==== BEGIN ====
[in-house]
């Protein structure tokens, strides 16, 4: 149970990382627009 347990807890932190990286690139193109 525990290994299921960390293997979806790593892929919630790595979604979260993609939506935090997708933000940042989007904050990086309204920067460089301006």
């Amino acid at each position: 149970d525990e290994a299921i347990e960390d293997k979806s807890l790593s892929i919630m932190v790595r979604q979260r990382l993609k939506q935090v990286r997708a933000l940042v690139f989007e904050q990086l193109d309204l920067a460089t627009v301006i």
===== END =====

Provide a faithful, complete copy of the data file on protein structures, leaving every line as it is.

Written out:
[in-house]
């Protein structure tokens, strides 16, 4: 149970990382627009 347990807890932190990286690139193109 525990290994299921960390293997979806790593892929919630790595979604979260993609939506935090997708933000940042989007904050990086309204920067460089301006």
């Amino acid at each position: 149970d525990e290994a299921i347990e960390d293997k979806s807890l790593s892929i919630m932190v790595r979604q979260r990382l993609k939506q935090v990286r997708a933000l940042v690139f989007e904050q990086l193109d309204l920067a460089t627009v301006i």